Introduction: Today’s Gospel narrative shows us the rehabilitation of Peter, who denied Jesus three times in the courtyard of Caiaphas, repented, and then received Primacy in the Church from Jesus. The Gospel also shows us God in search of man, even when man tries to evade Him.
Scripture lessons: The first reading, taken from the Acts of the Apostles, tells us how the Holy Spirit transformed Peter, whom Jesus had appointed head of his Church, from a man fearful of powerful men into a brave witness to the Resurrection. Peter stands before the Jewish Supreme Court – the Sanhedrin — boldly announcing that he and the others must obey God rather than men. The second reading, taken from Revelation (the Apocalypse), presents John’s vision of the Risen Lord as the glorified “Lamb of God,” enthroned in Heaven. The whole of Revelation is an expression of Christian hope in the Risen Lord. Today’s Gospel tells the post-Resurrection story of our merciful Savior Who goes in search of His band of disappointed and dejected disciples. The incident proves that Jesus’ post-Resurrection appearances were not mere hallucinations. In the first part of today’s Gospel, the risen Jesus appears to His disciples and gives them a symbol of their mission in a miraculous catch of fish followed by a grilled fish breakfast prepared by Jesus himself. The second part is a dialogue between Jesus and Simon where Simon is asked three times whether he loves Jesus, and he answers that he does, as if in reparation for his triple denial of Jesus. The two metaphors used in the story, namely fishing and shepherding, are the duties of the Church in her missionary work. Peter, as a forgiven sinner, is chosen for the quality of his love to serve as leader in a community of brothers and sisters. As his primary mission, Peter is given the care of the vulnerable lambs and sheep, and he is told that fidelity to this mission will lead him to martyrdom.
Life messages: We need to open our eyes, ears and hearts wide to see, hear, and experience the Risen Lord coming into our lives in various forms, circumstances and events: 1) The Risen Lord blesses us with success and achievements. We often fail to acknowledge the presence of the Risen Lord behind our unexpected successes, great achievements, promotions at work, miraculous healings, and success in relationships. He is right there in our parties, celebrations and occasions of rejoicing. 2) The Risen Lord is present in our pains and suffering: Acts 9:1-13 tells us how the Risen Lord transformed the life of Saul by pushing him down onto the Damascus road and making him temporarily blind. The same Jesus often visits us in the form of accidents, illnesses, the loss of dear ones, pain and suffering, and problems in relationships. 3) The Risen Lord visits us through our friends and well-wishers: He is present in those who visit us and encourage us in our sad and desperate moments. The Risen Lord visits us in the form of unexpected help from the least expected persons in our dire needs.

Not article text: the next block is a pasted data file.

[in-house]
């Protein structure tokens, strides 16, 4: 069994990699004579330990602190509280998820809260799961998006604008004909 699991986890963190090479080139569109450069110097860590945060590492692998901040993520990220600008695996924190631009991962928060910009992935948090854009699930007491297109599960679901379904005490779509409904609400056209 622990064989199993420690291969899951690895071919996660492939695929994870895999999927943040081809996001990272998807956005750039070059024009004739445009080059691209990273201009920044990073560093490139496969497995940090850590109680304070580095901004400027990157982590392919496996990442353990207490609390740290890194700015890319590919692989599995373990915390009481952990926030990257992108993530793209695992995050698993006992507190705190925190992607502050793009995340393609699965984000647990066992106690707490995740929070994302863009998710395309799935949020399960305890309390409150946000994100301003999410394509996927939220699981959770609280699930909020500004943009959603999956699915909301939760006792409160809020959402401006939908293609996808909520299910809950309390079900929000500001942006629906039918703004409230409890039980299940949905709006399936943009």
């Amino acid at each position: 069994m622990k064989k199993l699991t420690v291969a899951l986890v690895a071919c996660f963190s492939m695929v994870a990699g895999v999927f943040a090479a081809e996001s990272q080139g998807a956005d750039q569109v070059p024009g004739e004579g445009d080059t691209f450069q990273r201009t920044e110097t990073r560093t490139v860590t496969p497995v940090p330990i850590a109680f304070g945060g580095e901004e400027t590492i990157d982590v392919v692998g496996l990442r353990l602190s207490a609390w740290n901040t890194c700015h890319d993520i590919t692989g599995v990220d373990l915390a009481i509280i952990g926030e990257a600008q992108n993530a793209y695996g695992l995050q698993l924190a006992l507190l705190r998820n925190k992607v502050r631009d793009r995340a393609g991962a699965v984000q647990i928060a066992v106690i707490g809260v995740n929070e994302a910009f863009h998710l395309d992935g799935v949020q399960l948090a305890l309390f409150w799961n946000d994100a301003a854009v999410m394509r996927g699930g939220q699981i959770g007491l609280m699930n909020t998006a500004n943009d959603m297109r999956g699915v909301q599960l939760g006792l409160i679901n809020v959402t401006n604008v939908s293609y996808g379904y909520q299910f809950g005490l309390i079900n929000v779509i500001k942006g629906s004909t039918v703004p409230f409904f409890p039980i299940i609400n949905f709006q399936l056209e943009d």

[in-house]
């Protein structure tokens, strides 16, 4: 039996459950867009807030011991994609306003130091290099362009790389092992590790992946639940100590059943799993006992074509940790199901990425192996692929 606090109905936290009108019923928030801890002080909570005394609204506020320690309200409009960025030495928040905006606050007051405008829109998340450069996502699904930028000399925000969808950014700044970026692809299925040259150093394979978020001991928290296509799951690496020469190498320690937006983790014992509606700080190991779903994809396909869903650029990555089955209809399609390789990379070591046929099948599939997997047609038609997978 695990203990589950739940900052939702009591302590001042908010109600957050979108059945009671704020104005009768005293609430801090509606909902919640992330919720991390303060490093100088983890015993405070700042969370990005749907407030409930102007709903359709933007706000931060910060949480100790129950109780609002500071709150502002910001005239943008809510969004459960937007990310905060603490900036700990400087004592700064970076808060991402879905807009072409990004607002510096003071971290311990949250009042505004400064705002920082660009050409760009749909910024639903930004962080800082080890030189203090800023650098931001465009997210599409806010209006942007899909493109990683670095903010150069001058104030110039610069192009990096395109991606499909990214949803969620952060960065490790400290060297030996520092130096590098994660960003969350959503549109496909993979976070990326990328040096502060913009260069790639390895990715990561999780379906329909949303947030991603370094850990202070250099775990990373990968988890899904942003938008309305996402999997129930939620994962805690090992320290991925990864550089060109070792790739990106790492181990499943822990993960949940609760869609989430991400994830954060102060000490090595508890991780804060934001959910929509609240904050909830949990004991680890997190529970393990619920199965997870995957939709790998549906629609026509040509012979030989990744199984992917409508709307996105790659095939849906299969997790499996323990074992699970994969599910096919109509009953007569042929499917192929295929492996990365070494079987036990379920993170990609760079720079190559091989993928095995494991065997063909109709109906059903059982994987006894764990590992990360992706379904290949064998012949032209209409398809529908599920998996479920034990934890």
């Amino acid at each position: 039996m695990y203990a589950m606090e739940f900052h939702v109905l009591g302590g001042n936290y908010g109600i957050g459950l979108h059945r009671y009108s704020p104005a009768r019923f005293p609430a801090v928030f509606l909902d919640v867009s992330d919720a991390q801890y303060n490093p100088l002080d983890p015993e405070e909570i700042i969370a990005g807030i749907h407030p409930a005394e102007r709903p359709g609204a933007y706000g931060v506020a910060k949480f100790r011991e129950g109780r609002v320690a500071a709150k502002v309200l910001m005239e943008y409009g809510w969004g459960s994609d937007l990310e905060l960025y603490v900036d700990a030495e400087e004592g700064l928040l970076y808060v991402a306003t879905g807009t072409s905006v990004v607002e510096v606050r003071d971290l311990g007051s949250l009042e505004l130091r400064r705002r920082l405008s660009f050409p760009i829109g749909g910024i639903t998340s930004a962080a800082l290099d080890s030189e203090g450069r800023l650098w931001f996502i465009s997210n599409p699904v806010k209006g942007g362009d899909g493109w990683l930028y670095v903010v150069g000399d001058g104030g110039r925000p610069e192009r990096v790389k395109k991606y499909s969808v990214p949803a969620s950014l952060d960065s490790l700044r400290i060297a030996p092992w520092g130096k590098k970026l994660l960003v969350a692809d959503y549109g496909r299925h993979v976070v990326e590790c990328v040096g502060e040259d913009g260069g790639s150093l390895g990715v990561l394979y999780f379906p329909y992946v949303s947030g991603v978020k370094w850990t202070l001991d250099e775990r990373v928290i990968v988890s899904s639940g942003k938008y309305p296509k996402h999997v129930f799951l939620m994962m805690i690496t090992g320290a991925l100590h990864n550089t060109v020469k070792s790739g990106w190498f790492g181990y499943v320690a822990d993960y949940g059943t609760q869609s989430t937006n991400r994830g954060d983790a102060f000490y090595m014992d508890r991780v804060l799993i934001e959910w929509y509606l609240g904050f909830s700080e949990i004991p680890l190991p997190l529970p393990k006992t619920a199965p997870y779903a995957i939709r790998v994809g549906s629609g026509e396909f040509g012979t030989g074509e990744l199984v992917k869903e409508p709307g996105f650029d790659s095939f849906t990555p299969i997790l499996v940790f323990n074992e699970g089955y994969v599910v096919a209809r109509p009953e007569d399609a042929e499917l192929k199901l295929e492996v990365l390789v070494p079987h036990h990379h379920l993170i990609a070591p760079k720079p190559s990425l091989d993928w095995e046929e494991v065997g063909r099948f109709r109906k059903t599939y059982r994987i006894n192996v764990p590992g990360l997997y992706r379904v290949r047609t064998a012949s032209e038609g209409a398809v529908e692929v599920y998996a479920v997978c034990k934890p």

4) The Risen Lord is present in our Christian worship: He is present on our altars during the Holy Mass to share His life with us; He is present in the words of Holy Scripture; He is there in the Sacraments and He is there where two or three are gathered in his name (Matthew 18: 20).
EASTER III [C] (Acts 5:27-32, 40b-41; Rv 5:11-14; Jn 21:1-19) Full text
Homily starter anecdote # 1: Do you love me? Fiddler on the Roof is a musical by Sheldon Harnick which had 3000 Broadway performances. It is based on the book Tevye and his Daughters by Joseph Stein, set in Tsarist Russia in 1905. The story centers on Tevye, the father of five daughters who owned a milk business, and his attempts to maintain his family and Jewish religious traditions while outside influences encroach upon their lives. Finally, he had to move out of his village because of the edict of the reigning Tsar who evicted the Jews from their village. There is a very tender and moving scene in the play, Fiddler on the Roof. Tevye and his wife Golda are being forced to move from their home in Russia. One day Tevye comes into the house and asks his wife, “Golda, do you love me?” “Do I what?” “Do you love me?” Golda looks at him and then responds: “Do I love you? With our daughters getting married and this trouble in the town, you’re upset, you’re worn out, go inside, go lie down, maybe it’s indigestion.” Tevye interrupts and asks the question, “Golda, do you love me?” Golda sighs as she looked at him and says, “Do I love you? For 25 years I’ve washed your clothes, cooked your meals, cleaned your house, given you children, milked the cows. After 25 years, why talk of love right now?” Tevye answers by saying, “Golda, the first time I met you was on our wedding day. I was scared, I was shy, I was nervous.” “So was I,” said Golda. “But my father and my mother said we’d learn to love each other,” Tevye continued, “and now I’m asking, Golda, do you love me?” “Do I love him?” Golda sighs. “For 25 years I’ve lived with him, fought with him, 25 years my bed is his! If that’s not love, what is?” “Then you love me?” Tevye asks. “I suppose I do!” she says. “And I suppose I love you too!” he says. “It doesn’t change a thing, but after 25 years it’s nice to know.” “Do you love me?” is the same question Jesus is asking Peter in the closing scene of the Gospel of John.